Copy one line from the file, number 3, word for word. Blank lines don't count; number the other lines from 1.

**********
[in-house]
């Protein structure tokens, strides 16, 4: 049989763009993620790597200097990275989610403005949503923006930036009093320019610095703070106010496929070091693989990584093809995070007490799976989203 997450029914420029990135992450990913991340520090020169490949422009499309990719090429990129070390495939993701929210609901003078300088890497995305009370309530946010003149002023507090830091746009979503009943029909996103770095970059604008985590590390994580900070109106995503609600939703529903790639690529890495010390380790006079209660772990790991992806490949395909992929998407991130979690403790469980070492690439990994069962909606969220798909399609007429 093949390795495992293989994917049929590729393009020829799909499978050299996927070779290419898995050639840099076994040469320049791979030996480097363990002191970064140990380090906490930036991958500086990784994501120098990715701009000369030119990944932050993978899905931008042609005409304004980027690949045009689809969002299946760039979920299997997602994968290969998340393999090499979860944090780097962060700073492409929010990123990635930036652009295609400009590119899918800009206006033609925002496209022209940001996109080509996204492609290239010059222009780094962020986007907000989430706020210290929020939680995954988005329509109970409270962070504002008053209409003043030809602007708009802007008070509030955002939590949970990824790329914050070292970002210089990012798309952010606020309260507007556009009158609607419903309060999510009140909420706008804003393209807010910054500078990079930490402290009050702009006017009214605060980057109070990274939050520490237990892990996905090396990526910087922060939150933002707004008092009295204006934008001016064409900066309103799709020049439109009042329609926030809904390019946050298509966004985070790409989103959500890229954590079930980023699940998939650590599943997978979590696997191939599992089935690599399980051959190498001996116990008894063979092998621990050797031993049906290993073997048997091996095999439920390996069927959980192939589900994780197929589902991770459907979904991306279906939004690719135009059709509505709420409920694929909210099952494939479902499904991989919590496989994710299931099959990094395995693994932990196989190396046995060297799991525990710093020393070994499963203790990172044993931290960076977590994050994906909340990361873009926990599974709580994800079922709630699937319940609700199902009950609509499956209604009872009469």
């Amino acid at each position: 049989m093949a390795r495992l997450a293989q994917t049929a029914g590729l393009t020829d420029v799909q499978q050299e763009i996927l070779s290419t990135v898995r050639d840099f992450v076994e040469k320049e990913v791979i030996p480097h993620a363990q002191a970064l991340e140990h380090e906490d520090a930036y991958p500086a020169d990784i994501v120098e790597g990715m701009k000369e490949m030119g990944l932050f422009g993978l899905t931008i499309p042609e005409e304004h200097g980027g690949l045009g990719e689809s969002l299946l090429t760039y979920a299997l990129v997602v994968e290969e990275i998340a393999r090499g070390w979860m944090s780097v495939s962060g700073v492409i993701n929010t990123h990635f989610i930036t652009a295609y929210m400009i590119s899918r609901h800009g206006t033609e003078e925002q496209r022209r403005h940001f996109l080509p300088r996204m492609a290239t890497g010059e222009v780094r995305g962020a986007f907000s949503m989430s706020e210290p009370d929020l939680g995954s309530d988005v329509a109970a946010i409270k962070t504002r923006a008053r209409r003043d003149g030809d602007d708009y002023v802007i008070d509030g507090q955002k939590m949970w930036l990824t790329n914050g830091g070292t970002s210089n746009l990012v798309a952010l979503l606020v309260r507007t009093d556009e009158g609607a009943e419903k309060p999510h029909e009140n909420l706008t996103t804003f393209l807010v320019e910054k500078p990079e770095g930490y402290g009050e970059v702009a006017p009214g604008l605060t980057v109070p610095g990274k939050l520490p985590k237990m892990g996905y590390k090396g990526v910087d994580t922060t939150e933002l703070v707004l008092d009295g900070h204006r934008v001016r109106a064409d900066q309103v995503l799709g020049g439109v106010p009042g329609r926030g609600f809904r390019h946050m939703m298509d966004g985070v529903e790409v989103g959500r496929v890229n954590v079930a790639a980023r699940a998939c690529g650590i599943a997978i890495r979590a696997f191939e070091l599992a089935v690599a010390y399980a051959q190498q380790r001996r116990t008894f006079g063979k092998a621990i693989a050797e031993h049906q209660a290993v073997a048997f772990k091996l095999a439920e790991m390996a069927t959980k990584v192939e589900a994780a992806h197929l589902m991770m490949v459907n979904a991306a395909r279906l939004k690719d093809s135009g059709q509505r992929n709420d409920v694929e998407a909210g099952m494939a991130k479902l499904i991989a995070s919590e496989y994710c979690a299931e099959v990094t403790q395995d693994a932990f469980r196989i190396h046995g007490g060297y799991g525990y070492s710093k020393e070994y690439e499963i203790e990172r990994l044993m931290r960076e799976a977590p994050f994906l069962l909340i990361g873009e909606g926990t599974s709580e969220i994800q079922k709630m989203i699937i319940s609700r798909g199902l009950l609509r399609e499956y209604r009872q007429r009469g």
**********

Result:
């Amino acid at each position: 049989m093949a390795r495992l997450a293989q994917t049929a029914g590729l393009t020829d420029v799909q499978q050299e763009i996927l070779s290419t990135v898995r050639d840099f992450v076994e040469k320049e990913v791979i030996p480097h993620a363990q002191a970064l991340e140990h380090e906490d520090a930036y991958p500086a020169d990784i994501v120098e790597g990715m701009k000369e490949m030119g990944l932050f422009g993978l899905t931008i499309p042609e005409e304004h200097g980027g690949l045009g990719e689809s969002l299946l090429t760039y979920a299997l990129v997602v994968e290969e990275i998340a393999r090499g070390w979860m944090s780097v495939s962060g700073v492409i993701n929010t990123h990635f989610i930036t652009a295609y929210m400009i590119s899918r609901h800009g206006t033609e003078e925002q496209r022209r403005h940001f996109l080509p300088r996204m492609a290239t890497g010059e222009v780094r995305g962020a986007f907000s949503m989430s706020e210290p009370d929020l939680g995954s309530d988005v329509a109970a946010i409270k962070t504002r923006a008053r209409r003043d003149g030809d602007d708009y002023v802007i008070d509030g507090q955002k939590m949970w930036l990824t790329n914050g830091g070292t970002s210089n746009l990012v798309a952010l979503l606020v309260r507007t009093d556009e009158g609607a009943e419903k309060p999510h029909e009140n909420l706008t996103t804003f393209l807010v320019e910054k500078p990079e770095g930490y402290g009050e970059v702009a006017p009214g604008l605060t980057v109070p610095g990274k939050l520490p985590k237990m892990g996905y590390k090396g990526v910087d994580t922060t939150e933002l703070v707004l008092d009295g900070h204006r934008v001016r109106a064409d900066q309103v995503l799709g020049g439109v106010p009042g329609r926030g609600f809904r390019h946050m939703m298509d966004g985070v529903e790409v989103g959500r496929v890229n954590v079930a790639a980023r699940a998939c690529g650590i599943a997978i890495r979590a696997f191939e070091l599992a089935v690599a010390y399980a051959q190498q380790r001996r116990t008894f006079g063979k092998a621990i693989a050797e031993h049906q209660a290993v073997a048997f772990k091996l095999a439920e790991m390996a069927t959980k990584v192939e589900a994780a992806h197929l589902m991770m490949v459907n979904a991306a395909r279906l939004k690719d093809s135009g059709q509505r992929n709420d409920v694929e998407a909210g099952m494939a991130k479902l499904i991989a995070s919590e496989y994710c979690a299931e099959v990094t403790q395995d693994a932990f469980r196989i190396h046995g007490g060297y799991g525990y070492s710093k020393e070994y690439e499963i203790e990172r990994l044993m931290r960076e799976a977590p994050f994906l069962l909340i990361g873009e909606g926990t599974s709580e969220i994800q079922k709630m989203i699937i319940s609700r798909g199902l009950l609509r399609e499956y209604r009872q007429r009469g």